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Mustangs, Camaros, and Challengers-Rest in Peace

Mustangs, Camaros, and Challengers-Rest in Peace

Normally, I write about trucks as they relate to work applications. That doesn’t mean that I’m not a car guy as well. I’ve had my share of classics, some good and some bad. I am particularly fond of the era from 1930 to around 1960. The sixties had their share of beautiful designs for sure. But the 30 years from the depression on, are of particular appeal to me. Possibly because that’s when auto design advanced at a breathtaking clip. Think about how far apart in design a 1930 model A is from a 1958 Corvette Fuellie. That’s a 28 year span. Now go back 28 years from today. Would a 1978 sedan or pickup really stand out on a modern street or parking lot? Maybe to true car people, but to the average person it would most likely blend in to the background. That’s because true styling evolution has not only come to a screeching halt, it’s gone backward.

Look at the first half of this decade. The new Beetle, Mini, T-Bird, Mustang, Ford GT, Challenger, and Camaro. The best designers in the world are being paid handsomely to plagiarize someone else’s original design, all in the name of nostalgia. Maybe you think that’s a bit strong but I don’t think so. When you run out of truly new ideas, all that’s left is to revive (or steal) old ones. Is the new Challenger concept new? Hardly! It’s clear Chrysler wants to recapture the cars long lost pony car mystique by modernizing past design queues. The same goes for the other cars previously mentioned.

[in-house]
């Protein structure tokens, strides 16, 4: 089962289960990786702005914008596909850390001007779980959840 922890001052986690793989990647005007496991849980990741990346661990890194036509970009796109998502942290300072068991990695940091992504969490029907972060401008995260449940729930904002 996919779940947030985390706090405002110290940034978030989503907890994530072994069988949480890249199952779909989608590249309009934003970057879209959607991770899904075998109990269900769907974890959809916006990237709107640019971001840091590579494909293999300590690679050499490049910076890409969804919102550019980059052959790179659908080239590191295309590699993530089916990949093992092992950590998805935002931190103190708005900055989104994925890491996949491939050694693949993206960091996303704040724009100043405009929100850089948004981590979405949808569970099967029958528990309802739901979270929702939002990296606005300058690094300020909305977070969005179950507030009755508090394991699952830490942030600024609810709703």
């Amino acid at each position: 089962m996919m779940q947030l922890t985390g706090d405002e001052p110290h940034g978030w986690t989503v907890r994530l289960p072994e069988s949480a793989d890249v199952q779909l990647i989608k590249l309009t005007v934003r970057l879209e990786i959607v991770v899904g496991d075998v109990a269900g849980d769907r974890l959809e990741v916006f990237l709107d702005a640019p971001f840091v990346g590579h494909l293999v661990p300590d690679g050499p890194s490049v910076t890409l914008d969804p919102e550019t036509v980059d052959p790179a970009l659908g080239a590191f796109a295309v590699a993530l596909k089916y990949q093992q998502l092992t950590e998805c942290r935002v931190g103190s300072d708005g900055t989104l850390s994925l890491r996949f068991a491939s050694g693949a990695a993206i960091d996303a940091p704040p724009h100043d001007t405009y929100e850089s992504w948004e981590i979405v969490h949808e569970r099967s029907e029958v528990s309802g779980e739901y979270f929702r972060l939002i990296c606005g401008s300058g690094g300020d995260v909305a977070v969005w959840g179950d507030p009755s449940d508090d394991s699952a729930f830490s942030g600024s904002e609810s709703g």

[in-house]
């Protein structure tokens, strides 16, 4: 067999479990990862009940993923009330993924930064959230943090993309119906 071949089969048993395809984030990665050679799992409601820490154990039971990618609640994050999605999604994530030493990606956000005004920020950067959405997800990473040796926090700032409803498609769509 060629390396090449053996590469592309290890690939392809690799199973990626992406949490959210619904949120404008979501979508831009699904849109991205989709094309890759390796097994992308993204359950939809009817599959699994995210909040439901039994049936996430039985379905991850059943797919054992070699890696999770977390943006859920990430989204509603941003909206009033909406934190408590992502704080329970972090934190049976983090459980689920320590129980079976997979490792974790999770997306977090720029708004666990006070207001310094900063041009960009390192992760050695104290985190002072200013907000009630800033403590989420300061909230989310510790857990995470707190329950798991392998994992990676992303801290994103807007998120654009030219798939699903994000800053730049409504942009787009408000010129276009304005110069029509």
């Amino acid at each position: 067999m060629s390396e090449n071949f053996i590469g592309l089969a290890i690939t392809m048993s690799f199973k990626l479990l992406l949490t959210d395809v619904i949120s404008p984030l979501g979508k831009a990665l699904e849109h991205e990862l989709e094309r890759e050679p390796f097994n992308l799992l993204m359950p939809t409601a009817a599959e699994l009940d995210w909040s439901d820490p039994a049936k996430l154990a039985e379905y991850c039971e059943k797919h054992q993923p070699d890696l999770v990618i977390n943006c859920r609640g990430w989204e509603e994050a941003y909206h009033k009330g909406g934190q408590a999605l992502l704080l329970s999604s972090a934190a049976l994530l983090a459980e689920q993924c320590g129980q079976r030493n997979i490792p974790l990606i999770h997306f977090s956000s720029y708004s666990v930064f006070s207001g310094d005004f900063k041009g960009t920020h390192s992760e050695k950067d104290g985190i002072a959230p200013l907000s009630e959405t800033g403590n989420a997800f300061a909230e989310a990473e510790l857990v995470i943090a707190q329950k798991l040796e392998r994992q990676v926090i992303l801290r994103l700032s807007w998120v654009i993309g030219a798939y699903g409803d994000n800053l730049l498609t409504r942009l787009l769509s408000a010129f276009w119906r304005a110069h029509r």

Some cars actually have a continuous evolution. An example is the Porsche 9 series cars. You can look at any year 9 series and know instantly it’s a Porsche. And every year 9 was an attempt to improve the design and performance of the previous model, not an attempt to relive days gone by. The same could even be said for the Corvette to a lesser degree. With the exception of 1982, the Corvette evolved from version to version leading to the new C6. Now, some would say not each one was better than the previous. That’s not the point. The point is that it survived. Evolution can be good or bad, but it’s still evolution. When a species can no longer compete, it dies. Whether it’s organic or automotive, the laws of natural selection still apply.

You see, cars have a personality, a presence, some would even say a soul. Once that cars design evolution has lived out it’s life, it should be allowed to rest in peace. It shouldn’t be exhumed as each human generation enters their mid-life crisis. Does anyone buy the new Dodge Charger because they think it’s kind of like their childhood neighbors 68 Hemi? Are we all going to try jumping the Hazard County Creek to elude Roscoe? Not likely. Look, the new GTO is a flop in sales terms by anyone’s definition. But it’s not the car that doesn’t work, it’s the association with arguably the first and most significant American muscle car. The new car is fine, excellent even, but it is not a GTO. That car named and marketed, as a new car with a new design, would have been more of a success. But as a GTO? Park it next to the T-Bird in the forgotten rehash wing of the automotive design museum. At least Nissan has the brains to keep increasing the numerical value of the Z cars each generation.

In the decades I described earlier, people bought new cars every couple of years because each model year brought the promise of new designs, new models, new everything. Not old names, old designs, and old ideas. Are we so uncreative in this industry that we can’t even come up with new names? Was every other potential name already used up when GM named the new generations of Malibu and Impala? Instead, they should have resurrected the Vega and Citation nameplates. At least nobody would be disappointed or offended.

Our automotive heritage should be cherished and remembered in the context of the era in which it existed. The constant revamping of cars gone by is insulting to the original designers, the owners of the coveted originals, and the cars themselves. So, Mr. Marketing Manager, when the urge to name the new crossover, “Nomad” strikes you, just say no.